Leaving Nepal with a bang – and a flight

Part of me wishes that vacations ended on a bad note or with some grand conclusion so that you would be ready to go back to your day-to-day activities. Granted, getting a phone call so many times from an unknown number so that you actually pick up the phone, only to find out one of your kids has been trying to call you to speak with you for a few days, is a great way to go back to work; however, I’m not really to leave Nepal, to stop experiencing a new culture and having new experiences.
Today I had an amazing, fantastic, life-changing, dream fulfilling experience. Yes, it was that amazing. I went paragliding. It’s been one of my dreams for as long as I can remember; if I had any super power, flying is in my top 3. It was one of the scariest but most beautiful experiences ever. After Manoj mentioned that we should do it, got the idea stirring in my head, last night I finally decided to say we should just go for it. We went at 7:00 last night to book our spot. We did it on gut feeling. The first place we visited was cheaper, but the guy didn’t really sell it, he had tobacco teeth and was kind of blah. We went to Sunrise (I think that’s the name) and the guy, Sachin, was awesome and excited and a pilot himself. I was fine until I met my pilot and Manoj was already getting strapped in for his ride. My pilot was a Frenchman who had been living in Nepal for 5 years; he even speaks Nepalese (which I find completely impressive). He was older and has been flying for over 20 years. I was preparing myself and did a great job so that when we were finally flying I wasn’t shaking, but I didn’t have any feeling in my hands. They didn’t stop tingling until 10 minutes after we landed. I’ve never felt like that ever. There must have been at least 25 other Para gliders flying at the same time. At one point Erwin (I think that was his name) took me to almost the other side of the mountain where we were flying all by ourselves. He screamed trees as we came super close to them on the side of one part of the mountain; he freaked me out but in a good way. In the end we did some tricks that included gliding downwards from side to side; I might have been ridiculously freaked out at this point in time but in full knowledge that he was in complete control; he said that the birds will always be his teachers as we were flying with some eagles earlier. It was awesome! Apparently there’s a week or two long course to become certified in Pune. I might just jump on that bandwagon!
Some other differences between India and Nepal – to the best of my observations – people wear helmets while on motorcycles and don’t always take them off while they walk around sometimes; it rains when it’s not rainy season; the pollution and amount of visible destruction of nature is insane. While we’re on the topic of pollution, I wouldn’t be me unless I mentioned about how sad it is to see such a beautiful land being destroyed. Along the way to Pokhara from Kathmandu you see all of these construction areas where land is just in the progress of being dug up, the land is visibly ripped up and is being destroyed in front of everyone’s eyes. I think I might have counted 15 or so such sites. How can you not see the Himalayas? The fog is noticeably from pollution. I feel like in another 10 years, people won’t come anymore to see the mountains because they’ll all be completely invisible because of pollution. I can almost understand it in a bigger city like Kathmandu, but a good 4 hours outside of the city in the country air, I expected it to be different. I’m saddened for the people, for the earth.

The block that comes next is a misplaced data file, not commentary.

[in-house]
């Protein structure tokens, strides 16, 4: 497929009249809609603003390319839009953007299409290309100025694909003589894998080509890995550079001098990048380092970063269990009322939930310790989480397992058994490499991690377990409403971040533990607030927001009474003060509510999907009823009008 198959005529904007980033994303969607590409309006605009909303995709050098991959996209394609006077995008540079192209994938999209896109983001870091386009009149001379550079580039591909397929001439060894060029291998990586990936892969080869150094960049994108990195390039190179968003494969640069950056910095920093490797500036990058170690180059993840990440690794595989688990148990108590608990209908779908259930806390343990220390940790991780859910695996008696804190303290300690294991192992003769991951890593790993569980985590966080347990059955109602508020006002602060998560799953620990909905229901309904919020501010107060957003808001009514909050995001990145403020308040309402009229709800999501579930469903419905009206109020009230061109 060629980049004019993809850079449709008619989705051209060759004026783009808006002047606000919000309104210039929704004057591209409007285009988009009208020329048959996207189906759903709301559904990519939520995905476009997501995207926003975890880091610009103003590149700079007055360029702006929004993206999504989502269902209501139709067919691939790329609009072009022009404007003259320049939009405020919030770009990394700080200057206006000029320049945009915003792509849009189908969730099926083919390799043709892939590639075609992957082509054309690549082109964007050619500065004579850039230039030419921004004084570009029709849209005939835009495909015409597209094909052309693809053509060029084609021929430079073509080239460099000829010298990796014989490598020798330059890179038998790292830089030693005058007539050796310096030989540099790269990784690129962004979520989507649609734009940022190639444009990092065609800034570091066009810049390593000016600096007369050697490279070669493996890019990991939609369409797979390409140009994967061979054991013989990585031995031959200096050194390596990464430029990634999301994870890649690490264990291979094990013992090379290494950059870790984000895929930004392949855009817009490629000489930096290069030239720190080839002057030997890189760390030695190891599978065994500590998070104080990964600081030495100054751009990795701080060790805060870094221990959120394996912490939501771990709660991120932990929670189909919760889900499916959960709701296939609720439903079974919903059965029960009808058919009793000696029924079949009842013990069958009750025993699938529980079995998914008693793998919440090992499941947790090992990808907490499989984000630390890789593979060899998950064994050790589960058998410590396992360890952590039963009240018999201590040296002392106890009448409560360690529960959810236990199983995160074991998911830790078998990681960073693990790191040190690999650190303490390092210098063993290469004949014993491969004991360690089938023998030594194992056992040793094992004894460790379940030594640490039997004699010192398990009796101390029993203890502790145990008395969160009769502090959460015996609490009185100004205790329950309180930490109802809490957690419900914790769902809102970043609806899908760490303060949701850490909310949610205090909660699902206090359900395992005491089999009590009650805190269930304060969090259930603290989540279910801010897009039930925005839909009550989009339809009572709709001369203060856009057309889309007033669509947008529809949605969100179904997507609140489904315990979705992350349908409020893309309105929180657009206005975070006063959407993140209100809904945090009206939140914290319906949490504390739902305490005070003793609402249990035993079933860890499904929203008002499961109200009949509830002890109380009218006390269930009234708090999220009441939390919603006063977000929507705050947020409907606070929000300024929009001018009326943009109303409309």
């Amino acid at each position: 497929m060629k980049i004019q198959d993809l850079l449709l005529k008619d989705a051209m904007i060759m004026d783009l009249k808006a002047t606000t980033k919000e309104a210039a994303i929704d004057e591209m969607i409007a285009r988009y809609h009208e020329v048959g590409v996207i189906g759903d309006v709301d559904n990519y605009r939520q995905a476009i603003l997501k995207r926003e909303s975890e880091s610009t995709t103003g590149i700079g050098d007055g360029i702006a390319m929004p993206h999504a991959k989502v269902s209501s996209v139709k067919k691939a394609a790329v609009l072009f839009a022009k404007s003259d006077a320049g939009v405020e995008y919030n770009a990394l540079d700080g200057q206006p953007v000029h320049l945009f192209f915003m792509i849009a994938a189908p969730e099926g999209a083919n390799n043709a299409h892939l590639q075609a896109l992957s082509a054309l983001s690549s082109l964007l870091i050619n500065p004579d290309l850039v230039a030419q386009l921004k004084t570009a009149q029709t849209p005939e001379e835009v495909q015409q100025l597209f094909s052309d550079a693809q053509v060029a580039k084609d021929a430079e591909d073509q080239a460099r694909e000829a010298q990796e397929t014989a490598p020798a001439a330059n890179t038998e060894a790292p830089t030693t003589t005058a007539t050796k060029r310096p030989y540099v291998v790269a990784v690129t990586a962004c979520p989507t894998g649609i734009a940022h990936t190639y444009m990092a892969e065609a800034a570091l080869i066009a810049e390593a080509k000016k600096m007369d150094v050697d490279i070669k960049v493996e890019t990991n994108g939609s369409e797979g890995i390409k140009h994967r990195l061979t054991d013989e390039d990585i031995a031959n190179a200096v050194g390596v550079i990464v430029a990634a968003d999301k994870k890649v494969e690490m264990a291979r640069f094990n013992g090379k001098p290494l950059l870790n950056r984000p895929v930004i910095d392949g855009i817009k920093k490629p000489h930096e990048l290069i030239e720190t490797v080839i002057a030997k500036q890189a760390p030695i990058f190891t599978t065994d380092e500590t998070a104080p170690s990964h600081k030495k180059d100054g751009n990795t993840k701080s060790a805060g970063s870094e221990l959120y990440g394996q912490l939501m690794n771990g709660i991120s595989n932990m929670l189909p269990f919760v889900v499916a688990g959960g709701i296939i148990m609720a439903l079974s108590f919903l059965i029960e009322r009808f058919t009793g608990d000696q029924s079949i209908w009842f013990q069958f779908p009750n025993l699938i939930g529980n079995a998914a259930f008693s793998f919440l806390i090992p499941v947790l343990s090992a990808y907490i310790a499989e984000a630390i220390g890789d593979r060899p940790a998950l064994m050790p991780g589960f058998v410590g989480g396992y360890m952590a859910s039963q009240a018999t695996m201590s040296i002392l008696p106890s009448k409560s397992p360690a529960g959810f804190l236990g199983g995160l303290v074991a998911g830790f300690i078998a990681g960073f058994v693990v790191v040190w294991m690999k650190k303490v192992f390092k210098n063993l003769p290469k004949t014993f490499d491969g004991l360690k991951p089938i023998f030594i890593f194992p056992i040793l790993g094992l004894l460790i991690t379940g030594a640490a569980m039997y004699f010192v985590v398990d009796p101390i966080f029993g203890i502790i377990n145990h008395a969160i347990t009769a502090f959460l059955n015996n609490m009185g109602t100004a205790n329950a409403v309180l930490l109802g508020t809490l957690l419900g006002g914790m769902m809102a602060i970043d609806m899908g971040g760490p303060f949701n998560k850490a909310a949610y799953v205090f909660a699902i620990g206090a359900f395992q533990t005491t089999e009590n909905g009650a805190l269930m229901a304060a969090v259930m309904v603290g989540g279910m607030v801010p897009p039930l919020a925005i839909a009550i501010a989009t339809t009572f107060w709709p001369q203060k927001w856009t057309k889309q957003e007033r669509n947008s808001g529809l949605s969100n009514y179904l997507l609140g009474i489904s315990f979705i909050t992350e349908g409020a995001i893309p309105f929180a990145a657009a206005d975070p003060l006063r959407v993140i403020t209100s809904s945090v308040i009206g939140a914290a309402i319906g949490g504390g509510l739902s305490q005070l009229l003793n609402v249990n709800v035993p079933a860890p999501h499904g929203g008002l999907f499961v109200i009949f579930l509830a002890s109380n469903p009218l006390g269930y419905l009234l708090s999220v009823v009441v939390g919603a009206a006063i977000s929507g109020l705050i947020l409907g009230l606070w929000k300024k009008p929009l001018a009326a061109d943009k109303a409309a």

The ride back was a test of my patience. I’m not a patient person at all. The driver, as my mom put it probably has some visual spatial perception issues. Every time an oncoming car came he would veer to the side and jam on the brakes a bit. When there were other cars around he would slow down (which was often) and he never went above 50km/hr. It was long, really long. It also tested my “foreigner” patience a little bit. At one rest stop the price of the chips and soda was rubbed off. I know in general how much it should cost and the coke was more than double the price and the chips, triple. I wanted to argue but I didn’t.
As soon as we reached we changed and headed directly to Thamel for food. We got a nice restaurant that is kind of doing us all a disservice at this moment in time (at the airport waiting to get back to Delhi). The waiter of course asked where we were from; everyone always asks and is interested in people’s native countries. When I said that I live in India he said, “Hindi ati hei kya?” (do you speak Hindi) and I of course said yes. It was the most awesome conversation ever because it was entirely in Hindi for the rest of the night. I was impressed with myself. He also said that we should go out later, that I should meet him and he’d show me Nepali culture but I stood him up. After being asked if your married or have a boyfriend it would make it an awkward night – or maybe that was just my assumption. Instead I wrote and slept.
Nepal is pretty awesome and I’d love to come back and spend more time here to explore the mountains and culture a bit more. I love it because everyone is also so nice. If I could, I’d do a PhD program researching why some countries just have nice people and how to maybe integrate some of their culture into some other cultures that don’t have innately nice or warm people; essentially, how to make the world a nicer place.

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